Double trouble for A-League as even Bangladesh forges ahead in pay league


The A-League is facing a double whammy as it enters an era of intense financial rigour, with potential imports eyeing off alternative Asian markets and local talent targeting previously untapped destinations - with outposts like Bangladesh now even on the radar.

The little known Bangladesh Premier League, and equally unchartered Philippines Football League, now threaten to out-muscle the austerity-hit Australian market, as clubs tighten their belts in the face of fallout from the Fox Sports cutbacks.

With the salary cap poised to plummet to as little as $1.6 million after Foxtel’s annual investment in the game drops from $57 million to barely $30 million in the final year of its renegotiated rights deal, the landscape is looking barren.

Add to that a likely push from club owners to slash existing and future player contracts, and a scramble for the exit lounge is looming.

Clubs like Abahani Dhaka in the 13-team Bangladeshi competition can pay imports $180,000 net a season, equivalent to earning $240,000 in Australia when you account for tax.

Meanwhile, the average A-League wage - according to figures provided by the PFA - currently stands at $140,000.

However 40 per cent of players earn below the average Australian wage of $82,000.

Even the six-team Philippines league is beginning to look alluring with foreigners paid up to $20,000 net per month, with accommodation and a car thrown in for free.

Already the likes of the Thai League 1 has left the A-League - which ranks 27th globally - lagging far behind with middle ranking imports raking in $700,000 net per season.

Rio-based former South Melbourne NSL star Steve Panopoulos - responsible for bringing Fred to the A-League 15 years ago and multiple deals across Asia - says the A-League is becoming an increasingly “bureaucratic and difficult” market to traverse.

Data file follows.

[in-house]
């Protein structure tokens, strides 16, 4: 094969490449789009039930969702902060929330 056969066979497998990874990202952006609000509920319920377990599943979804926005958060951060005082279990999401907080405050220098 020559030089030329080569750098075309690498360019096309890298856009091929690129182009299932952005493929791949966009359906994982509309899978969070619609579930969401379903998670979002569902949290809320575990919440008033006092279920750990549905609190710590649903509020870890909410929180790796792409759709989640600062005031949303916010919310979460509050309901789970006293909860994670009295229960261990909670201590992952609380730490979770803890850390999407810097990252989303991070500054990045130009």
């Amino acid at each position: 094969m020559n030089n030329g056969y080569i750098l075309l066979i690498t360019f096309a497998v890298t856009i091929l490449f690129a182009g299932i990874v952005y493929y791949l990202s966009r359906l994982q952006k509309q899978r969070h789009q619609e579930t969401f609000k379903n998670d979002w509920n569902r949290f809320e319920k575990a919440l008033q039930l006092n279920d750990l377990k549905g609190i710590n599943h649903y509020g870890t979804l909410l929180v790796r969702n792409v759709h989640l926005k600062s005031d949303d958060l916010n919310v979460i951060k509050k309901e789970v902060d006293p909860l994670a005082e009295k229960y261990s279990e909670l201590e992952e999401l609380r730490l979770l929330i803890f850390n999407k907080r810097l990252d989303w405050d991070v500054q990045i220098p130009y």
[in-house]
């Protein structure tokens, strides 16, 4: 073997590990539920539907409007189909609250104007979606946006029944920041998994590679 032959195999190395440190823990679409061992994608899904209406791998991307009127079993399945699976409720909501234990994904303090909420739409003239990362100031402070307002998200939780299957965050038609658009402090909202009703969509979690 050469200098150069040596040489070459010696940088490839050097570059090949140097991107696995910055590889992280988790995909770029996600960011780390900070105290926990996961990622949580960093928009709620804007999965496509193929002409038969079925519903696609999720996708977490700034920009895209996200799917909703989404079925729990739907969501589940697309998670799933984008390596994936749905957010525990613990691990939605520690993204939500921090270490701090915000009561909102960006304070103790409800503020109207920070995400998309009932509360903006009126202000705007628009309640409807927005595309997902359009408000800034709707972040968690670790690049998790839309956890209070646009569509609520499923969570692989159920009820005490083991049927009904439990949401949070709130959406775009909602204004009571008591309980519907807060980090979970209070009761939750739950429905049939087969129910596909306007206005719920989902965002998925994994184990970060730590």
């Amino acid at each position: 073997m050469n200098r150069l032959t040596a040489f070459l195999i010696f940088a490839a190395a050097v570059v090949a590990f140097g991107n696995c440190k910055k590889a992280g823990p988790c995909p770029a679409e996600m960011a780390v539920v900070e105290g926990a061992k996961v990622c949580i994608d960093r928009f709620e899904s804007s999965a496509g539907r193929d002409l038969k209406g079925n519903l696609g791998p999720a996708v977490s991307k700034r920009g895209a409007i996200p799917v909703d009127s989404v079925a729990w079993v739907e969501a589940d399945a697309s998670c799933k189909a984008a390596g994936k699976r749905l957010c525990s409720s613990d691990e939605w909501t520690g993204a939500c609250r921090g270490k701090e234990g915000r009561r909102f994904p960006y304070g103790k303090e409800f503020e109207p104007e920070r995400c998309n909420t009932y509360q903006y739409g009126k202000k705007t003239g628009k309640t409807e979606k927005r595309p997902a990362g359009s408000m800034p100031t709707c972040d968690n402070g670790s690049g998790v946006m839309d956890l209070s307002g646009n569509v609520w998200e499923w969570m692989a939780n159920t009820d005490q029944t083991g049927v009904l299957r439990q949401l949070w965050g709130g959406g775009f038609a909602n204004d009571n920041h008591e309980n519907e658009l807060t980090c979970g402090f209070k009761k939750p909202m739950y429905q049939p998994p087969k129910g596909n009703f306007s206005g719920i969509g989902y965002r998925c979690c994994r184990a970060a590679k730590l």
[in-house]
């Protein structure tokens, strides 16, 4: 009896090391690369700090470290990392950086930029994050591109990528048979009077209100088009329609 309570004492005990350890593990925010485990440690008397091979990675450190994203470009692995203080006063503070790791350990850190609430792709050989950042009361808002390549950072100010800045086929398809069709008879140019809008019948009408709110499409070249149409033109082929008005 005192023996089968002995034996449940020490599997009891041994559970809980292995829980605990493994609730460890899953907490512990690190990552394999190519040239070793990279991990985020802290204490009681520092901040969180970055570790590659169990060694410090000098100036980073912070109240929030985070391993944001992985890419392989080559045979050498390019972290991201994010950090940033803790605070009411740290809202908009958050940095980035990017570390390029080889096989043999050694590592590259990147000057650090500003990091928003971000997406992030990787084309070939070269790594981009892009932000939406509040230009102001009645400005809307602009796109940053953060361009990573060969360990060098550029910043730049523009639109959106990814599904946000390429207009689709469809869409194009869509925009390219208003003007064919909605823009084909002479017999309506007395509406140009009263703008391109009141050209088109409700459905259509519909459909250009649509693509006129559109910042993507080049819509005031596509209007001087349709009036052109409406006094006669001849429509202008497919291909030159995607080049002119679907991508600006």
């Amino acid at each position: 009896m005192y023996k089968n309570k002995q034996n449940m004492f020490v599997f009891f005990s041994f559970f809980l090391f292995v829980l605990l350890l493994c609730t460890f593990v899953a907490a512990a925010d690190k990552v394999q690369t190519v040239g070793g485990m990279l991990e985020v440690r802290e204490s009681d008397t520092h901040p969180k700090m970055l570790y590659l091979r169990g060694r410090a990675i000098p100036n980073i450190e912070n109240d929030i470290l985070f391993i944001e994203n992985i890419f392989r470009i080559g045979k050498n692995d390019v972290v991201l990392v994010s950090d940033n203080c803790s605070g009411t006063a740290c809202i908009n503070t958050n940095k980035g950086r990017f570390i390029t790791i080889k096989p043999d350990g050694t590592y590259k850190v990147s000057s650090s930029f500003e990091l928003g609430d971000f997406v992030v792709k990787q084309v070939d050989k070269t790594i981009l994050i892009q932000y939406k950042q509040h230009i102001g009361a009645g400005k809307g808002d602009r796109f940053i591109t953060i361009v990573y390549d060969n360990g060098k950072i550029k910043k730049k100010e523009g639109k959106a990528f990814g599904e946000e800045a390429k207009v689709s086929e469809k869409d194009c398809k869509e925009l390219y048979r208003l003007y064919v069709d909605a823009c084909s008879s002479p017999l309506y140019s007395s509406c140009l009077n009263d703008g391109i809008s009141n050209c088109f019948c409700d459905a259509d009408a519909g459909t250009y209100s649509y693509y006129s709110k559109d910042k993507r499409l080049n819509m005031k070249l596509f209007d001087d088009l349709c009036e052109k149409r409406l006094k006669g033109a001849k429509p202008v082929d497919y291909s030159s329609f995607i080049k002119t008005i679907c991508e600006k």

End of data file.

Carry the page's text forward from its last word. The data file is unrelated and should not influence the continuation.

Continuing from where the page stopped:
Not to mention far less lucrative than the growing list of alternatives.

“My biggest market has always been South Korea, which has money and exposure and can lead to even (more lucrative destinations) like China and the UAE,” he explained.

“Ten years ago any player in Brazil would have chosen Australia over Thailand but that’s no longer the case.

“Brazilian players will tend to follow the money. Ninety per cent know they have to maximise their earnings while they can.

“They also tend to be funding their entire extended families, up 20 or 30 people are dependent on them.”

Despite his reservations, Panapoulos still hopes to foster future deals into Australia.

“But expectations on foreigners in Australia are very high,” he added. “There’s also a feeling the league has stagnated a bit.

“Financially, a player in Thailand will earn around three times as much as Australia.

“Housing, car, commissions and the like are all part of the package in places like that also.

“When I start planning for each transfer window, we don’t concentrate too much on Australia because financially we’re going to struggle to get deals done.”

To provide further context, the average player wage in Saudi Arabia is $380,000, $400,000 in the MLS, and in excess of $300,000 in the J-League and K-Leagues.